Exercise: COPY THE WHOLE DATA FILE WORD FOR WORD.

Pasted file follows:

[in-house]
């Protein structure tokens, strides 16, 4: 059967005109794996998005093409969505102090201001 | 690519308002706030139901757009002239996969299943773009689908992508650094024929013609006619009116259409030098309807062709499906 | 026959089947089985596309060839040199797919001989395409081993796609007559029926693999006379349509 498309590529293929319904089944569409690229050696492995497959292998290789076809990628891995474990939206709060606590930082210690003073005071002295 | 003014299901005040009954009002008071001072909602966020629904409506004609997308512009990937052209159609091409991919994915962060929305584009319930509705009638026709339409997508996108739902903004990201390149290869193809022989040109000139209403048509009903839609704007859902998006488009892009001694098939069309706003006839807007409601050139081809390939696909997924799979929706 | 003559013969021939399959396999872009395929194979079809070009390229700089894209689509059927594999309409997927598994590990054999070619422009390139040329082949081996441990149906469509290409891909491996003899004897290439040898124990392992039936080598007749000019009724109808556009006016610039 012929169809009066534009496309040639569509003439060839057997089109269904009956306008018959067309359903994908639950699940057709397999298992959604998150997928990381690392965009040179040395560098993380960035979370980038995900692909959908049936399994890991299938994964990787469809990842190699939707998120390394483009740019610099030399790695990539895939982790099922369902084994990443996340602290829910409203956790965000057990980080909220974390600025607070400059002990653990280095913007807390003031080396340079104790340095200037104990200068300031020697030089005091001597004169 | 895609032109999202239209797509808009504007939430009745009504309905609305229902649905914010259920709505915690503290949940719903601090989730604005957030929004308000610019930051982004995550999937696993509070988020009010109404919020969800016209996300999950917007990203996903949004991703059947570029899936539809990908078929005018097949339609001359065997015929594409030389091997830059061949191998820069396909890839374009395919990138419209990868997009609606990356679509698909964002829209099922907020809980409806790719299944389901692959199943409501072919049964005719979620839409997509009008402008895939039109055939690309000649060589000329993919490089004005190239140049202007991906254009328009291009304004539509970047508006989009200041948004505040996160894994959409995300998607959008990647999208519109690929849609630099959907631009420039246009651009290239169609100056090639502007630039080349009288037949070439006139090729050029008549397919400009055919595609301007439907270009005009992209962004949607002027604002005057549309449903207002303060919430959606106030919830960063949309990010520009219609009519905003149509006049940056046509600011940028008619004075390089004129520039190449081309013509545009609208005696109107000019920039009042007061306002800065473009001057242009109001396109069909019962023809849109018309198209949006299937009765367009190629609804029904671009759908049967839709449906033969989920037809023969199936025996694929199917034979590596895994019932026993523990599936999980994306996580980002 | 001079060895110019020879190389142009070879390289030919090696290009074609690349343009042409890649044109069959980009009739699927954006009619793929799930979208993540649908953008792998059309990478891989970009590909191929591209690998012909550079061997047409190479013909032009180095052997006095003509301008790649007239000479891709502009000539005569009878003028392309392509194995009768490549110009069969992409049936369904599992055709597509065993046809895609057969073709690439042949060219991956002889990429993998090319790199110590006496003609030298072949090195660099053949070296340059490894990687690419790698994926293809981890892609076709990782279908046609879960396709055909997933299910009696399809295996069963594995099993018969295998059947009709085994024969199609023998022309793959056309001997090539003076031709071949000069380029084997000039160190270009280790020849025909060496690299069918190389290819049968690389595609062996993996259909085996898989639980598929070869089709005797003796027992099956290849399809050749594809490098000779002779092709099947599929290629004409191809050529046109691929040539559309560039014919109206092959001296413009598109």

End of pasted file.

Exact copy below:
[in-house]
């Protein structure tokens, strides 16, 4: 059967005109794996998005093409969505102090201001 | 690519308002706030139901757009002239996969299943773009689908992508650094024929013609006619009116259409030098309807062709499906 | 026959089947089985596309060839040199797919001989395409081993796609007559029926693999006379349509 498309590529293929319904089944569409690229050696492995497959292998290789076809990628891995474990939206709060606590930082210690003073005071002295 | 003014299901005040009954009002008071001072909602966020629904409506004609997308512009990937052209159609091409991919994915962060929305584009319930509705009638026709339409997508996108739902903004990201390149290869193809022989040109000139209403048509009903839609704007859902998006488009892009001694098939069309706003006839807007409601050139081809390939696909997924799979929706 | 003559013969021939399959396999872009395929194979079809070009390229700089894209689509059927594999309409997927598994590990054999070619422009390139040329082949081996441990149906469509290409891909491996003899004897290439040898124990392992039936080598007749000019009724109808556009006016610039 012929169809009066534009496309040639569509003439060839057997089109269904009956306008018959067309359903994908639950699940057709397999298992959604998150997928990381690392965009040179040395560098993380960035979370980038995900692909959908049936399994890991299938994964990787469809990842190699939707998120390394483009740019610099030399790695990539895939982790099922369902084994990443996340602290829910409203956790965000057990980080909220974390600025607070400059002990653990280095913007807390003031080396340079104790340095200037104990200068300031020697030089005091001597004169 | 895609032109999202239209797509808009504007939430009745009504309905609305229902649905914010259920709505915690503290949940719903601090989730604005957030929004308000610019930051982004995550999937696993509070988020009010109404919020969800016209996300999950917007990203996903949004991703059947570029899936539809990908078929005018097949339609001359065997015929594409030389091997830059061949191998820069396909890839374009395919990138419209990868997009609606990356679509698909964002829209099922907020809980409806790719299944389901692959199943409501072919049964005719979620839409997509009008402008895939039109055939690309000649060589000329993919490089004005190239140049202007991906254009328009291009304004539509970047508006989009200041948004505040996160894994959409995300998607959008990647999208519109690929849609630099959907631009420039246009651009290239169609100056090639502007630039080349009288037949070439006139090729050029008549397919400009055919595609301007439907270009005009992209962004949607002027604002005057549309449903207002303060919430959606106030919830960063949309990010520009219609009519905003149509006049940056046509600011940028008619004075390089004129520039190449081309013509545009609208005696109107000019920039009042007061306002800065473009001057242009109001396109069909019962023809849109018309198209949006299937009765367009190629609804029904671009759908049967839709449906033969989920037809023969199936025996694929199917034979590596895994019932026993523990599936999980994306996580980002 | 001079060895110019020879190389142009070879390289030919090696290009074609690349343009042409890649044109069959980009009739699927954006009619793929799930979208993540649908953008792998059309990478891989970009590909191929591209690998012909550079061997047409190479013909032009180095052997006095003509301008790649007239000479891709502009000539005569009878003028392309392509194995009768490549110009069969992409049936369904599992055709597509065993046809895609057969073709690439042949060219991956002889990429993998090319790199110590006496003609030298072949090195660099053949070296340059490894990687690419790698994926293809981890892609076709990782279908046609879960396709055909997933299910009696399809295996069963594995099993018969295998059947009709085994024969199609023998022309793959056309001997090539003076031709071949000069380029084997000039160190270009280790020849025909060496690299069918190389290819049968690389595609062996993996259909085996898989639980598929070869089709005797003796027992099956290849399809050749594809490098000779002779092709099947599929290629004409191809050529046109691929040539559309560039014919109206092959001296413009598109």